While posting on my Facebook biz page (see www.facebook.com/MarionSpeaks) sometime ago, I think I invented a new word — “baditude”. Know what it means? I bet you can guess. Here’s my definition.
The word, “baditude” is a mashup that describes a bad attitude.
Chances are there’s someone in your workplace right now with a “baditude” and spilling it all over others. Maybe there are even days when that person is you. As a leader, it’s important to be aware of your attitude because, whether you realize it or not, it’s contagious. You are affecting others.
In my keynotes and training sessions, I often remind people that you create your own reality. Part of that reality is founded on your attitude. If you constantly have “baditude”, chances are you’re not going to like the results you’re achieving. The good news about baditude is that you can change it.
You have 100% control over your own attitude.
Don’t get me wrong — I’m not discounting the tough circumstances that life may be rolling in your direction. Life isn’t fair. Whoever told you that it was, lied. Sadly, bad things happen to good people and conversely, some people you may not think deserve breaks seem to get an inordinate amount of them. (PS: You don’t know their full story. Things are seldom as they appear).
POINT: You don’t control what life throws in your direction but you do control how you react to it.
Your attitude affects everything you think, say and do, including how you communicate with clients, colleagues, bosses, and employees. That’s why it’s so important to keep it in check. Passionate, demonstrative people may voice their negativity. Others may withdraw and clam up, which is equally distancing yourself from others. Both behaviours can be counterproductive and present as baditude.
But how to replace your baditude with a positive attitude? Research offers some answers.
In his book, “The Survivors Club”, Ben Sherwood references Professor Richard Wiseman from England who did some research on people who considered themselves “lucky”. What the good professor concluded was that “Being in the right place at the right time is actually all about being in the right state of mind”. He found that “lucky” people perceived an opportunity where others saw only a loss.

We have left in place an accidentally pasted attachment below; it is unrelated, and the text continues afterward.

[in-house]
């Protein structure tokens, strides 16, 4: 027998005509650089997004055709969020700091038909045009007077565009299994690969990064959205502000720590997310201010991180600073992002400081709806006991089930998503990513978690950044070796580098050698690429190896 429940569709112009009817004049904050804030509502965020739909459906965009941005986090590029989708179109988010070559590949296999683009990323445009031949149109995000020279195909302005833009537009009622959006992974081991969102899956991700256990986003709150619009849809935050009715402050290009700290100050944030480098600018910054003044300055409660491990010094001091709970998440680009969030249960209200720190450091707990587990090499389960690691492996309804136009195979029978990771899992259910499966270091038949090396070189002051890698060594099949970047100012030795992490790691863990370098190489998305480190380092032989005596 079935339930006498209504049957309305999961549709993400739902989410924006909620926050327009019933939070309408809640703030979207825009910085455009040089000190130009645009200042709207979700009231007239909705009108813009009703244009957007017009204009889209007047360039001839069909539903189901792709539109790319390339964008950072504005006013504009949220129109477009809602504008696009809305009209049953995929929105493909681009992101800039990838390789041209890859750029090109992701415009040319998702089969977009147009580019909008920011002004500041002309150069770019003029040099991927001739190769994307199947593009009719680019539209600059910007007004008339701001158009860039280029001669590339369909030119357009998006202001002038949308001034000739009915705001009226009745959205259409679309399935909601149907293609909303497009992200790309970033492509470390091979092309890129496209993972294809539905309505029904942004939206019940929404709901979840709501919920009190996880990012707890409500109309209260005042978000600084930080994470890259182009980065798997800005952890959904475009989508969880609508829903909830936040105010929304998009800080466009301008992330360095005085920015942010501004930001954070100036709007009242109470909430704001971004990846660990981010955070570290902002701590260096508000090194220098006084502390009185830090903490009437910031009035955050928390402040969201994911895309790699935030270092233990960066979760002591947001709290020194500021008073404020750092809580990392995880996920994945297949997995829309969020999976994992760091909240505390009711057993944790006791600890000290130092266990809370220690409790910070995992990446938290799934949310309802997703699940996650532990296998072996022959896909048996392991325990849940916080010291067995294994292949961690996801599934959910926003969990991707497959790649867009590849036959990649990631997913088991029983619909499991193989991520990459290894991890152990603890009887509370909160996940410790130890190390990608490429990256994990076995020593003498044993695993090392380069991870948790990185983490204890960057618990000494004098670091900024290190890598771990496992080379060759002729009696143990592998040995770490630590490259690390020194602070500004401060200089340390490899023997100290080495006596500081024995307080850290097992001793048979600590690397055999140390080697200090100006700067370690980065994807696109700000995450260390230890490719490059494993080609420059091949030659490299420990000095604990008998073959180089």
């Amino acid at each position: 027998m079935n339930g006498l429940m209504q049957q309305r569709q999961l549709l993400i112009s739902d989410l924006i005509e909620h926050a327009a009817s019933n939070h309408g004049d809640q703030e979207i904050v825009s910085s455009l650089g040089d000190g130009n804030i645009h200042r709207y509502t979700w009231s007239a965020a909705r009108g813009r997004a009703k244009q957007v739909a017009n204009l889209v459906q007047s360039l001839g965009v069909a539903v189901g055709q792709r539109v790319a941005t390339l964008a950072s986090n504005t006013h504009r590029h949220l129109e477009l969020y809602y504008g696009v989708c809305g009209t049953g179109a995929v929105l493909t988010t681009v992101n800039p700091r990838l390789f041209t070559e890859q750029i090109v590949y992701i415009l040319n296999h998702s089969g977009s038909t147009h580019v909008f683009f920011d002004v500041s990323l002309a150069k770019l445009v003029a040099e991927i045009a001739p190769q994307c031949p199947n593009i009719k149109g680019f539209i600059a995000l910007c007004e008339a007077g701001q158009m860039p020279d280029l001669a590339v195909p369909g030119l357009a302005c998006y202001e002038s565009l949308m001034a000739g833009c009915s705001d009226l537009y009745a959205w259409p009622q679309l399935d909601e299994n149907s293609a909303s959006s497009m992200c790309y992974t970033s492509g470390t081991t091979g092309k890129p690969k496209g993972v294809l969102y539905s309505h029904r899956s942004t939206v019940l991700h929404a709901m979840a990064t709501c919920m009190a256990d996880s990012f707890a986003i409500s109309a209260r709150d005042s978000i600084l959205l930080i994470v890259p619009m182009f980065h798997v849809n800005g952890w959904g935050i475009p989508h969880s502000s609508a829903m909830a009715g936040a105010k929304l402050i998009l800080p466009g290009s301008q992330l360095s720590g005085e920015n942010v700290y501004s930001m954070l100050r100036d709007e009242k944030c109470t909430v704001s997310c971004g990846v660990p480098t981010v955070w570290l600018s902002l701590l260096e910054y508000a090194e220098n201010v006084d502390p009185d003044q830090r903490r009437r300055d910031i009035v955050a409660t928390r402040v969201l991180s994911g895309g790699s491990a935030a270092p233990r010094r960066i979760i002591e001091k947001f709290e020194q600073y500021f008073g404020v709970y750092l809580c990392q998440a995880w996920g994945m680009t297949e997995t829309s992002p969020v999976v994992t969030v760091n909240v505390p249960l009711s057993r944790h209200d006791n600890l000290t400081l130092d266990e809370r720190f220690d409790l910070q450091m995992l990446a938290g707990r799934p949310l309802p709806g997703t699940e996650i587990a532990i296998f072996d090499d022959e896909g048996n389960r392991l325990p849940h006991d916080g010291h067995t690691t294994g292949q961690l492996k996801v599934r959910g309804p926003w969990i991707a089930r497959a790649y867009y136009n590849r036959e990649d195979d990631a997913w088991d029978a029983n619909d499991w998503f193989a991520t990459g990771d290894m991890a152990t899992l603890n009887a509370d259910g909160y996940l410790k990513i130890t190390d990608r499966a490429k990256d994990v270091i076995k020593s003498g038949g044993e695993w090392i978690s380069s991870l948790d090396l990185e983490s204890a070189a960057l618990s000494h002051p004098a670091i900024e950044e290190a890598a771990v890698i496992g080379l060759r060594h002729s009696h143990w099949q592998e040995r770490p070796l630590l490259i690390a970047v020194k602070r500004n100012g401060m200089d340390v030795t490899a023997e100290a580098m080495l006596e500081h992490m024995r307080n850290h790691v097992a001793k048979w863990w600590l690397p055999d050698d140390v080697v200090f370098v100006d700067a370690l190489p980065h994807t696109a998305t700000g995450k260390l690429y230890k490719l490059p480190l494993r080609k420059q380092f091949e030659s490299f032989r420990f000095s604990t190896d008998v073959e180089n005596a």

So what loss are you mourning? What difficulty are you dealing with? What change is being thrust upon you? What, exactly, are you blaming for your “baditude”?
Dr. Al Siebert, one of America’s foremost authorities on survival psychology, advises that “Life’s best survivors react to disruptive change forced on them as though it is change they desired.” Wow! Imagine if you welcomed change, whatever type. What if you said, “yes!” (insert fist-pump) and embraced the opportunity in the situation?
Maybe you’ve been given a package and unexpectedly, your career is over. Or is it? Instead of bemoaning the loss of a job, what opportunities does this situation provide? Maybe it’s time to pursue that “other” career you never really had time for before. Perhaps it’s an opportunity to practice your financial skills in setting up a budget and (hoorah!) finally getting a real handle on expenses out and revenues in.
You’re now in control. In fact, you always were.
Whether you are a victim or a victor is a question of perception and attitude. Your workmates may well be experiencing a similar crisis as you are. Some, hopefully including you, will have the ability and choose to see the positive while others will stay mired in the “poor me” mode. Instead of allowing a disruptive change or life challenge to beat you, you have the ability to shake off “baditude”, step back, and focus on how it could be a win.
Losing the “baditude” will affect everything you think, say and do, and in turn, the results you get.
Control what you can, and that means your attitude, even in the face of stress and bad news. Acknowledge the pain and loss, then brace yourself to move forward.
You have the ability within you. Now go let it out.
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©2022 Marion Grobb Finkelstein (MarionSpeaks)
Marion Grobb Finkelstein
Keynote Speaker / Corporate Trainer / Author
Recipient of APEX “Award for Leadership in Service Innovation”
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